Then we find out and that he goes in and says, don't use your cell phones. Don't use your e-mail. Go in, alter your hard drive on your computer. Get your stories straight. Don't say anything wrong for 10 days, and then they let you go.
REYNOLDS: Right, 10 days...
SCARBOROUGH: Shocking—shocking information.
REYNOLDS: And then he tells them to keep calm; 10 days in jail, and you'll be out of there.
SCARBOROUGH: And that's been the case for the two Kalpoe brothers, right?
REYNOLDS: You know, it—we don't under—understand it.
And that's why my sister is—you know, feels compelled to go and try
to talk to Deepak, to try to get some information, because, you know, why
he was let go just doesn't make any sense to us. And then you look at the
· the Van Der Sloot property. Here, you have the father, who is intentionally hiding something, and, you know, the police and EquuSearch are not allowed to search, but only specific areas of the property.
The search warrant the police had only allowed them to go into Joran's apartment. The house was off-limits. The grounds were of-limits. And this is all within the confines of the fence. It doesn't make any sense.
SCARBOROUGH: Can you give us information, any information at all, about who your source is that—that's given you the shocking insight into what Paul Van Der Sloot told his son and these two boys on this cover-up?
REYNOLDS: I can't give you that, but it is a very credible source.
SCARBOROUGH: What about—you also have new information about what Paul Van Der Sloot was doing with his son the night that Natalee disappeared. Can you tell us about that?
REYNOLDS: Well, he and his son were gambling that evening, earlier that evening. And, you know, that concerns us, because it shows a proximity to the people that we think were involved in this crime.
And, you know, it kind of makes you wonder how much involvement he may have had.
SCARBOROUGH: Well, I'll tell you what. If your information is right, Paul, that the father's telling his son, don't use cell phones, don't do e-mails, change your hard drive to cover up, stay calm for 10 days and you walk, if that's the case, I'll tell you what. It sounds like a cover-up and a conspiracy to me.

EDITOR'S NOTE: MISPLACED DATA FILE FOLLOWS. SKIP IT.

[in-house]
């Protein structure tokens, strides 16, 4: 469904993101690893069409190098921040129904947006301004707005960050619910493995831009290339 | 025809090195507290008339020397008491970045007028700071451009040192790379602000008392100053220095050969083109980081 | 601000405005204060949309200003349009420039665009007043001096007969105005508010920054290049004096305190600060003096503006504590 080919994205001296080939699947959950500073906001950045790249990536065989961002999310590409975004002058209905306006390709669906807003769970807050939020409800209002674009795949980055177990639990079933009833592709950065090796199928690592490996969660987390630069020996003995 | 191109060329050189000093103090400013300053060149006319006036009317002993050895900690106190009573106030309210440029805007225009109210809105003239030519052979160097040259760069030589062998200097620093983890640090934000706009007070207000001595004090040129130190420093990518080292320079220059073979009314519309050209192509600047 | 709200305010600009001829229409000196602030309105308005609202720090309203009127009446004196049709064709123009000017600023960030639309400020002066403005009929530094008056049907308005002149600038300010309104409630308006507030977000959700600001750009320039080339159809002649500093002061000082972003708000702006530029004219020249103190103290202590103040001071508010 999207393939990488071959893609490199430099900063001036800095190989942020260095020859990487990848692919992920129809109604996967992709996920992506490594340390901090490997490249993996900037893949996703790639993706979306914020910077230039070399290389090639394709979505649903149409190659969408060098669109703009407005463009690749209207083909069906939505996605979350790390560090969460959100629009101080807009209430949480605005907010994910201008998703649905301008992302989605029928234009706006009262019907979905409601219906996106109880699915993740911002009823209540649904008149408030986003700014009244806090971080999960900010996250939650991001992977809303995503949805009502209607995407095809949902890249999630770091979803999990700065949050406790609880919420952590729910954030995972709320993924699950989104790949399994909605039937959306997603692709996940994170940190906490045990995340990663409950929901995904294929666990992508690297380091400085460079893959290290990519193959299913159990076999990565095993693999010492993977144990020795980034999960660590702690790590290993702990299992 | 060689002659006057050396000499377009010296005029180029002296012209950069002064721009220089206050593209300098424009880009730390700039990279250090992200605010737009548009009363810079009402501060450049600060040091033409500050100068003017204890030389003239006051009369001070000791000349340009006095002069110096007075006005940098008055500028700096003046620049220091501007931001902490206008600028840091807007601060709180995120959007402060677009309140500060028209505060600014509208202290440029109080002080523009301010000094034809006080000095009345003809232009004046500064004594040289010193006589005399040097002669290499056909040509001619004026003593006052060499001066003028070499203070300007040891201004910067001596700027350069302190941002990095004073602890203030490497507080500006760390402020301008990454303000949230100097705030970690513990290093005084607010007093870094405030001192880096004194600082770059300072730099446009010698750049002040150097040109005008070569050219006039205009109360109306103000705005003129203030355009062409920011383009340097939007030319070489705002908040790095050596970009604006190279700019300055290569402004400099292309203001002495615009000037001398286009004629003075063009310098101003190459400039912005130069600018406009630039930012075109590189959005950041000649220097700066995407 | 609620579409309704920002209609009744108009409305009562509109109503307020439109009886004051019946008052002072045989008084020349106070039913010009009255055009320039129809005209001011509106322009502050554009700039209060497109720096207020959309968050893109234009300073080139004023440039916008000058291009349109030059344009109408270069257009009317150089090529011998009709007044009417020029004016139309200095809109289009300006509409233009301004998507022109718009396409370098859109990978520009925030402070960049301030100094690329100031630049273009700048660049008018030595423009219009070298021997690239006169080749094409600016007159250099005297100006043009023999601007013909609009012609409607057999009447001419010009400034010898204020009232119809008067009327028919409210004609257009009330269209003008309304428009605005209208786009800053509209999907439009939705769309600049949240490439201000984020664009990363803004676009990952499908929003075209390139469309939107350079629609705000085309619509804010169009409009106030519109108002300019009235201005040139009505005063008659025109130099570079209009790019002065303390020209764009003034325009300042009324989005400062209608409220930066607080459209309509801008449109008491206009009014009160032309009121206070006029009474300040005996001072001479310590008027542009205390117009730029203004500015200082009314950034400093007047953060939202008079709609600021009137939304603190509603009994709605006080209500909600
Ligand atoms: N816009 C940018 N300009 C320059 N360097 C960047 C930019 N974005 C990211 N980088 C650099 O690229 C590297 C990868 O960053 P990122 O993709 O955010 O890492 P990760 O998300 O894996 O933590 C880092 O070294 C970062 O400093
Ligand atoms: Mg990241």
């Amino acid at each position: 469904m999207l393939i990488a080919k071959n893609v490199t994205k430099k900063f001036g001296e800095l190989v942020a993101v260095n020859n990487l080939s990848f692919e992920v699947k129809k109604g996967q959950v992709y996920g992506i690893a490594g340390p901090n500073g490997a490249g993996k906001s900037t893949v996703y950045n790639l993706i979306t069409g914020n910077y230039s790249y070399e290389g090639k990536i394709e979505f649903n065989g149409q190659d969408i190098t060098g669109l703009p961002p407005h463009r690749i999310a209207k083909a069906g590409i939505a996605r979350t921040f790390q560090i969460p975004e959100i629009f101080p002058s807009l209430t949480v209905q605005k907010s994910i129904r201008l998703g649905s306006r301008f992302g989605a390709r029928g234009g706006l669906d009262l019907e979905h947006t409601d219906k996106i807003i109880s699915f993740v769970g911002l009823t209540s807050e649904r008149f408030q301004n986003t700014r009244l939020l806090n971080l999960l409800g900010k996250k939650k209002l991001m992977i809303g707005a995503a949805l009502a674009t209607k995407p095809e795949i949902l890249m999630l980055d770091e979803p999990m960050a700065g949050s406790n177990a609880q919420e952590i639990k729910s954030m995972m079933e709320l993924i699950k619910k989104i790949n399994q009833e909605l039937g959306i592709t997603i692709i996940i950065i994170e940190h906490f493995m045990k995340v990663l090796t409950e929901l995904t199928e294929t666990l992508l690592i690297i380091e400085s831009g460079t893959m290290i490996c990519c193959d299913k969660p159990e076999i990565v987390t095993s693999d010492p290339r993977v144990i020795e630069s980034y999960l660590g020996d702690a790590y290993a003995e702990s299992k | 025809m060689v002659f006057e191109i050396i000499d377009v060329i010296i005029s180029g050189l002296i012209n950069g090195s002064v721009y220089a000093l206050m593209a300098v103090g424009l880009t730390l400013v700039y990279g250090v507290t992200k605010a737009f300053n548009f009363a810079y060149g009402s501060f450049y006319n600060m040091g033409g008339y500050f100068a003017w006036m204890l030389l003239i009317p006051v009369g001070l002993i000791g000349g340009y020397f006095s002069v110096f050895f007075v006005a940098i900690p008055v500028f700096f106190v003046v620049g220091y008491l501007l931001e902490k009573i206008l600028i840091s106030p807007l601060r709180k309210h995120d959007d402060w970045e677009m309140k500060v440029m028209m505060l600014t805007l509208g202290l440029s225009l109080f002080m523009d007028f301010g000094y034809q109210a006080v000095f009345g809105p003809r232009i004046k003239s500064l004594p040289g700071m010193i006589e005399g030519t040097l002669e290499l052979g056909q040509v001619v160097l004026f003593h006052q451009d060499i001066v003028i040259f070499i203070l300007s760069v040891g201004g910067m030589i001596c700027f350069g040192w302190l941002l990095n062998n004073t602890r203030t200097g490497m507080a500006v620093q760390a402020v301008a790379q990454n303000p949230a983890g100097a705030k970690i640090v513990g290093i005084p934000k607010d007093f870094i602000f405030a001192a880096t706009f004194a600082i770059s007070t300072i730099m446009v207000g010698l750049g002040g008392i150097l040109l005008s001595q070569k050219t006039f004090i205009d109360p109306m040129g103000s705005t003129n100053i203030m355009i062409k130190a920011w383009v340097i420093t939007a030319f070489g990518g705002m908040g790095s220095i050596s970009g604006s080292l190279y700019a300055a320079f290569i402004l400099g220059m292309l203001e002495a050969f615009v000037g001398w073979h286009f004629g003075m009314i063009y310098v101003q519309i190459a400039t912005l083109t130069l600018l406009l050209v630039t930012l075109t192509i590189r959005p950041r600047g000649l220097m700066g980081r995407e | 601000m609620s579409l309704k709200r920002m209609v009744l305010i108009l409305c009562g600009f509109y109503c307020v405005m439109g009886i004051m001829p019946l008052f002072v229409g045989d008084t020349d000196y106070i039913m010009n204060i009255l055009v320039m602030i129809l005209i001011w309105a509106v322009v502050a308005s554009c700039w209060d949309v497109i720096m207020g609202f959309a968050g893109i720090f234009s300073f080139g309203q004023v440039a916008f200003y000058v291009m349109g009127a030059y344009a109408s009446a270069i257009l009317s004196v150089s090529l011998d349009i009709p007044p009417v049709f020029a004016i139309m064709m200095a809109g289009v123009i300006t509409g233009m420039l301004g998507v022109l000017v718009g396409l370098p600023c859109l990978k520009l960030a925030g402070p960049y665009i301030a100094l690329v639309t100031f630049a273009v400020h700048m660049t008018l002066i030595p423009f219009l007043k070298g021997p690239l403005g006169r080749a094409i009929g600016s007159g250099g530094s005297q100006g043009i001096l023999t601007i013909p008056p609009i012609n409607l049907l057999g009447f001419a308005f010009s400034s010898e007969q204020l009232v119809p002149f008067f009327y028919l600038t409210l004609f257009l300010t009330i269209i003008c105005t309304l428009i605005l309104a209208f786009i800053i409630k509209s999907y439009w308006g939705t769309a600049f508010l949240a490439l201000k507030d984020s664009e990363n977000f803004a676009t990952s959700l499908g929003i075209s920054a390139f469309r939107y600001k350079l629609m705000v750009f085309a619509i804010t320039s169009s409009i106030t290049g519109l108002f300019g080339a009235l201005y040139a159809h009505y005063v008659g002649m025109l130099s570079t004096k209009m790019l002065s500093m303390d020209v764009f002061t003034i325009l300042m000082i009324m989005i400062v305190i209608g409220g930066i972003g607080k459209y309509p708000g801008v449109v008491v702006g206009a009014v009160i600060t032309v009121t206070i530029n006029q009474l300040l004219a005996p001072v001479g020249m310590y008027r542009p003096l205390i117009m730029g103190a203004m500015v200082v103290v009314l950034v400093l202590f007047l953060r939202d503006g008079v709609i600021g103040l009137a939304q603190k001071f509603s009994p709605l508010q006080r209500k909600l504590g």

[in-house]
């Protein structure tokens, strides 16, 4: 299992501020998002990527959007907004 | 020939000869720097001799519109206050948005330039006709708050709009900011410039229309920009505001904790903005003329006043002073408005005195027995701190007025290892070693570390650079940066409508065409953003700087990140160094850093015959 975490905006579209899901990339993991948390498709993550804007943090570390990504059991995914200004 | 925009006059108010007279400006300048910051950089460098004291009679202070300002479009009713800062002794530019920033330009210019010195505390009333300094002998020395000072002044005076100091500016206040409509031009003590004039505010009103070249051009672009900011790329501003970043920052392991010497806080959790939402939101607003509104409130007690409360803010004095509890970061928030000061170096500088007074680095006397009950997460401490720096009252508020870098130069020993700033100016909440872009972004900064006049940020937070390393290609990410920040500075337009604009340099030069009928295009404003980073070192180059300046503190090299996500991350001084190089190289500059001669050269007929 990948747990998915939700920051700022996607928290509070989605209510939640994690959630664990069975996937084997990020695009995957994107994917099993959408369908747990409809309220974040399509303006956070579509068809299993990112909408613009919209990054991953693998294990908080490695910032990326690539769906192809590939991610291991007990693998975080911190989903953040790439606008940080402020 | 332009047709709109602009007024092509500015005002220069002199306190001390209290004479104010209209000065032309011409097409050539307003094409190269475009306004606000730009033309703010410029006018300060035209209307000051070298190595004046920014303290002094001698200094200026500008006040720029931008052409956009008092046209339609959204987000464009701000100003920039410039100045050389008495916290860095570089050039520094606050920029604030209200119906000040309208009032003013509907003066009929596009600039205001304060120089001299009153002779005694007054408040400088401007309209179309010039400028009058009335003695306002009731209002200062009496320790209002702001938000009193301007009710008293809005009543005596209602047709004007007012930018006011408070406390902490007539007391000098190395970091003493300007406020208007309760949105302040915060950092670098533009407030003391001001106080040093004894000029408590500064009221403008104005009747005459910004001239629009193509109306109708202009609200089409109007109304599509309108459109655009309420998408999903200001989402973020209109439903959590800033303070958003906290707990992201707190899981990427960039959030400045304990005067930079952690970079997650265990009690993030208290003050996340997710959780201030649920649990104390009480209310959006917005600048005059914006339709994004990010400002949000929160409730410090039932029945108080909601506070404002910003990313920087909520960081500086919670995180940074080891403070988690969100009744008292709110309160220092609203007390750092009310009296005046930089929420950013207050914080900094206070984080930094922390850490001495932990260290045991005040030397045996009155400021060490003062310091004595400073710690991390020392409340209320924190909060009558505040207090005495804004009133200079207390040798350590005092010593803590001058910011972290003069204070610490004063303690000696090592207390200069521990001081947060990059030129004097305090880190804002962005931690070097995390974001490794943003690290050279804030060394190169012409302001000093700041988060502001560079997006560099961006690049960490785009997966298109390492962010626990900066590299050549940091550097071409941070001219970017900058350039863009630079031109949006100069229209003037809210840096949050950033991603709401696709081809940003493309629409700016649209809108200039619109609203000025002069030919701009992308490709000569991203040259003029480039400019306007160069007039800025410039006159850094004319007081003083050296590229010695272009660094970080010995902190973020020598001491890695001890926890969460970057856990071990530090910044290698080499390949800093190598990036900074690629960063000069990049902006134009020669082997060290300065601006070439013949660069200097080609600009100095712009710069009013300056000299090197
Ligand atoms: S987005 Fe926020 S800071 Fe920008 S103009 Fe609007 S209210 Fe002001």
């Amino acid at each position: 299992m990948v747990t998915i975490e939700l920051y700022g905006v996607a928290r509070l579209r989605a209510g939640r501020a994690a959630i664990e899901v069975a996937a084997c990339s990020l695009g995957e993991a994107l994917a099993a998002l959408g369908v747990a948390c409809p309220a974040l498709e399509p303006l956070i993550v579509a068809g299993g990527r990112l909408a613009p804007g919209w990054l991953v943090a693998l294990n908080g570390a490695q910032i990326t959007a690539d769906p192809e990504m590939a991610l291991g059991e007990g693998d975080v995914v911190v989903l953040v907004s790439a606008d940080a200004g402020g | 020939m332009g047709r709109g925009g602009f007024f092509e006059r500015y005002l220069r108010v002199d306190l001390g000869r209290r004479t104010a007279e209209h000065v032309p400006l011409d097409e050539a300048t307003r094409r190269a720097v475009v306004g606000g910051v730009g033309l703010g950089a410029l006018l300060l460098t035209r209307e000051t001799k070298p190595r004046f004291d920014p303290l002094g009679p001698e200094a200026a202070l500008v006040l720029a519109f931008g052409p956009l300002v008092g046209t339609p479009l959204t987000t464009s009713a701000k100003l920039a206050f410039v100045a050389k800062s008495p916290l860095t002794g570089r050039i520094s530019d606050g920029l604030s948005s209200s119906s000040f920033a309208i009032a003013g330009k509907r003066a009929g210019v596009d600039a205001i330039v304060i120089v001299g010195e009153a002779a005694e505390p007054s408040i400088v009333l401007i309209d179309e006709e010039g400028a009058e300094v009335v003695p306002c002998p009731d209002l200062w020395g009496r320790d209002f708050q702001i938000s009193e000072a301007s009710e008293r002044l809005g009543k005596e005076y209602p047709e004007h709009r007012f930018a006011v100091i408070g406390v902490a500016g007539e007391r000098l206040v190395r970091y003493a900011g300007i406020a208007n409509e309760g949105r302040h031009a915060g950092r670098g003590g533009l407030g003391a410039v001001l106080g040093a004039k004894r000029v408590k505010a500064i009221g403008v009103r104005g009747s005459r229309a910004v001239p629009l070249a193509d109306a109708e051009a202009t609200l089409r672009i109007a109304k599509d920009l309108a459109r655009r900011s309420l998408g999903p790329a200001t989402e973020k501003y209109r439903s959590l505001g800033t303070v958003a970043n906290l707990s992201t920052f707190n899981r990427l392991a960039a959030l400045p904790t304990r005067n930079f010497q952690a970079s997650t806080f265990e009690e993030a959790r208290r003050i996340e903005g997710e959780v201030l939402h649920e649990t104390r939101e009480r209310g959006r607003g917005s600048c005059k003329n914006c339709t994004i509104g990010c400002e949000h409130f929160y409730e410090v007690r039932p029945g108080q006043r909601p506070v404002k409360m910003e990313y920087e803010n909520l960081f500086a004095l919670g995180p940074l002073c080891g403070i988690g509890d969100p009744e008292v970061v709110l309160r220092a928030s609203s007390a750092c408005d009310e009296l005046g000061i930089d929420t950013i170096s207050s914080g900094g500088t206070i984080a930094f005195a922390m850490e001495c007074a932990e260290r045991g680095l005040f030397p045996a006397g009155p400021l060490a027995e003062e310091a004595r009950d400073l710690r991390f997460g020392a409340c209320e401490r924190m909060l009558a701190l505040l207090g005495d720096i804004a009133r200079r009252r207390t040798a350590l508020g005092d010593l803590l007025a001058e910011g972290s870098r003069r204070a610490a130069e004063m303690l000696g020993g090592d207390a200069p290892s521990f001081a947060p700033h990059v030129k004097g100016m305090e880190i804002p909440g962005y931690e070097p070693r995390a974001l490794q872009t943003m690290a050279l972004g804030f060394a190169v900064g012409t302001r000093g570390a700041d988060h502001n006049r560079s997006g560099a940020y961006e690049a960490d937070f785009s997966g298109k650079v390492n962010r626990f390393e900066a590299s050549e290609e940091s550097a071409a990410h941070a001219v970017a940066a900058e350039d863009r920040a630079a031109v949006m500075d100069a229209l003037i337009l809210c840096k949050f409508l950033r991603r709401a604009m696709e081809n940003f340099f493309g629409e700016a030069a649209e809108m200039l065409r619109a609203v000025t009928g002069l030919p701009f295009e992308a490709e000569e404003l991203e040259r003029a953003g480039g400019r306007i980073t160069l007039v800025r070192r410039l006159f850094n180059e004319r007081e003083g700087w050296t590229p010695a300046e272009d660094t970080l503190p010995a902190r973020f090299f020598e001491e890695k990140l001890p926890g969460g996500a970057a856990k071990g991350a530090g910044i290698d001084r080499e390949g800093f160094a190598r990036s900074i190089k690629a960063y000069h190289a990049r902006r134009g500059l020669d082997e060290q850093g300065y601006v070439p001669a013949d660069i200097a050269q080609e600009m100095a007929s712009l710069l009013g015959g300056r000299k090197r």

Paul Reynolds, as always, greatly appreciate you being with us and sharing this breaking news with SCARBOROUGH COUNTRY. We really appreciate it.
REYNOLDS: All right. Thank you.
SCARBOROUGH: All right.
Now, friends, we're just getting started tonight in SCARBOROUGH COUNTRY. When we come back, more of our breaking investigation. We travel halfway across the world, gather details on the missing newlywed George Smith IV. And wait until you see what we've come up with now.
And later, my personal thoughts and a final goodbye to one of the giants in the business, Peter Jennings.
That and much more, as SCARBOROUGH COUNTRY continues.
SCARBOROUGH: What happened in the minutes right after George Smith disappeared from his honeymoon cruise? Shocking new details.
Plus, it's like NASCAR on water. We're going to show you this weekend's big race. Look at that thing. That's almost as fast as a Donzi.
But, first, here's the latest news you and your family need to know.
SCARBOROUGH: Tributes pouring in for Peter Jennings, ABC anchor and news legend, five decades of reporting from every corner of the globe. It's hard to imagine news without him. And we're going to be remembering him later here tonight.
Welcome back to SCARBOROUGH COUNTRY, that story in a little bit.
But, first, we have the case of missing honeymooner George Smith IV. It is heating up. In a minute, we're going to go back to that ship and speak to a passenger who was there the night he disappeared and get his insight in the investigation, or the lack thereof.
Now, let's take a look at the latest news breaking in the disappearance of George Smith IV. Now, last week, of course, we got exclusive new information on that investigation, and that they're not looking into wife Jennifer Hagel anymore, but now it's focusing on three individuals. One is from California, two so-called Russian men from New York. They were allegedly the last to be seen with George Smith when Smith was alive.
Now, here is the very latest. The attorneys for these three persons of interest say their clients are going to be cooperating with the investigation. And today, Royal Caribbean has given SCARBOROUGH COUNTRY new details of the crime scene.
And also, on a different note, SCARBOROUGH COUNTRY is conducting its own investigation in Turkey. We will have answers from that investigation very soon.
But, today, we received this statement from Royal Caribbean. They said—quote—“There seems to be confusion about whether we secured the Smith cabin and the metal overhang where it is thought that the blood was found. Once our security officers were alerted to the stain on the overhang and were unable to locate the Smiths in their cabin, they immediately secured both areas and posted a guard outside the Smiths' cabin.